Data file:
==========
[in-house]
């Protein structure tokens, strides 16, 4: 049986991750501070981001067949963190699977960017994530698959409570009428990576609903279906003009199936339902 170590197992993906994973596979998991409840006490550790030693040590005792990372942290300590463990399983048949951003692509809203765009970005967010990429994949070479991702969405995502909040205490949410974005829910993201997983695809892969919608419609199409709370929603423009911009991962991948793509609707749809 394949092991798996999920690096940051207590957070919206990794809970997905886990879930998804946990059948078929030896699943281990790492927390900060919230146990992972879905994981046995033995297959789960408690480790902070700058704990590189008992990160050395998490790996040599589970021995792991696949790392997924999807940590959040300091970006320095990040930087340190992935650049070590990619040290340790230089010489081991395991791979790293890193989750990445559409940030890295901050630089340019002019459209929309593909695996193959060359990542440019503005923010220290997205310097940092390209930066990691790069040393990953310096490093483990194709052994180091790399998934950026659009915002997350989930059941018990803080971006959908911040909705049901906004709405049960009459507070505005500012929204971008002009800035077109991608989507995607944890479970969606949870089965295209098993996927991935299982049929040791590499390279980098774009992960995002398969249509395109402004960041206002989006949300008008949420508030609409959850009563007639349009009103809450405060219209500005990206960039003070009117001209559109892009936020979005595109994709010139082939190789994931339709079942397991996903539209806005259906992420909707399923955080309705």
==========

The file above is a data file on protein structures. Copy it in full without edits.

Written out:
[in-house]
């Protein structure tokens, strides 16, 4: 049986991750501070981001067949963190699977960017994530698959409570009428990576609903279906003009199936339902 170590197992993906994973596979998991409840006490550790030693040590005792990372942290300590463990399983048949951003692509809203765009970005967010990429994949070479991702969405995502909040205490949410974005829910993201997983695809892969919608419609199409709370929603423009911009991962991948793509609707749809 394949092991798996999920690096940051207590957070919206990794809970997905886990879930998804946990059948078929030896699943281990790492927390900060919230146990992972879905994981046995033995297959789960408690480790902070700058704990590189008992990160050395998490790996040599589970021995792991696949790392997924999807940590959040300091970006320095990040930087340190992935650049070590990619040290340790230089010489081991395991791979790293890193989750990445559409940030890295901050630089340019002019459209929309593909695996193959060359990542440019503005923010220290997205310097940092390209930066990691790069040393990953310096490093483990194709052994180091790399998934950026659009915002997350989930059941018990803080971006959908911040909705049901906004709405049960009459507070505005500012929204971008002009800035077109991608989507995607944890479970969606949870089965295209098993996927991935299982049929040791590499390279980098774009992960995002398969249509395109402004960041206002989006949300008008949420508030609409959850009563007639349009009103809450405060219209500005990206960039003070009117001209559109892009936020979005595109994709010139082939190789994931339709079942397991996903539209806005259906992420909707399923955080309705």